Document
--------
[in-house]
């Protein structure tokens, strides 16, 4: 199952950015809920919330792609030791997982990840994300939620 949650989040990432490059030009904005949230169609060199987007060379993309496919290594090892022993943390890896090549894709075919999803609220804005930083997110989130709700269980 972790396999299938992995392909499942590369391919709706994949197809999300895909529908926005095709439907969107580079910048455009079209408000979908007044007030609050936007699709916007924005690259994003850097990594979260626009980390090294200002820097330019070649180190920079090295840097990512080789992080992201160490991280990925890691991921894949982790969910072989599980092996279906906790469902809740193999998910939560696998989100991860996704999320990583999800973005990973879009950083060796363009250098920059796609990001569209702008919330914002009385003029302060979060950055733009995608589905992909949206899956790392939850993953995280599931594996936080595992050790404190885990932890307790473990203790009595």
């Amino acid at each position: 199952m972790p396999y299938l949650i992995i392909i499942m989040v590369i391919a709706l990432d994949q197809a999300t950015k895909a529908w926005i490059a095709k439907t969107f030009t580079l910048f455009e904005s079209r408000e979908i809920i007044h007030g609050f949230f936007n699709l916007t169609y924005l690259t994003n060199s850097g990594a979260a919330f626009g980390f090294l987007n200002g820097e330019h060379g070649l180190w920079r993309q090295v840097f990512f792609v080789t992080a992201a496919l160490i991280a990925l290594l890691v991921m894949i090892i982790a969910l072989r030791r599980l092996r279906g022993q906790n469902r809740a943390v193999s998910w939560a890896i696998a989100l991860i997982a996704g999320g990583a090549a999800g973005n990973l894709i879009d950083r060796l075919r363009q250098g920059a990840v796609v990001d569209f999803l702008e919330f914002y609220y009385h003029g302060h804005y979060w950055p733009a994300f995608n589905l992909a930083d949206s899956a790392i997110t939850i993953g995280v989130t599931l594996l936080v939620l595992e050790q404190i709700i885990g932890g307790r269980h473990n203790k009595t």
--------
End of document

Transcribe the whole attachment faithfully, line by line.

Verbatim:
[in-house]
């Protein structure tokens, strides 16, 4: 199952950015809920919330792609030791997982990840994300939620 949650989040990432490059030009904005949230169609060199987007060379993309496919290594090892022993943390890896090549894709075919999803609220804005930083997110989130709700269980 972790396999299938992995392909499942590369391919709706994949197809999300895909529908926005095709439907969107580079910048455009079209408000979908007044007030609050936007699709916007924005690259994003850097990594979260626009980390090294200002820097330019070649180190920079090295840097990512080789992080992201160490991280990925890691991921894949982790969910072989599980092996279906906790469902809740193999998910939560696998989100991860996704999320990583999800973005990973879009950083060796363009250098920059796609990001569209702008919330914002009385003029302060979060950055733009995608589905992909949206899956790392939850993953995280599931594996936080595992050790404190885990932890307790473990203790009595």
């Amino acid at each position: 199952m972790p396999y299938l949650i992995i392909i499942m989040v590369i391919a709706l990432d994949q197809a999300t950015k895909a529908w926005i490059a095709k439907t969107f030009t580079l910048f455009e904005s079209r408000e979908i809920i007044h007030g609050f949230f936007n699709l916007t169609y924005l690259t994003n060199s850097g990594a979260a919330f626009g980390f090294l987007n200002g820097e330019h060379g070649l180190w920079r993309q090295v840097f990512f792609v080789t992080a992201a496919l160490i991280a990925l290594l890691v991921m894949i090892i982790a969910l072989r030791r599980l092996r279906g022993q906790n469902r809740a943390v193999s998910w939560a890896i696998a989100l991860i997982a996704g999320g990583a090549a999800g973005n990973l894709i879009d950083r060796l075919r363009q250098g920059a990840v796609v990001d569209f999803l702008e919330f914002y609220y009385h003029g302060h804005y979060w950055p733009a994300f995608n589905l992909a930083d949206s899956a790392i997110t939850i993953g995280v989130t599931l594996l936080v939620l595992e050790q404190i709700i885990g932890g307790r269980h473990n203790k009595t």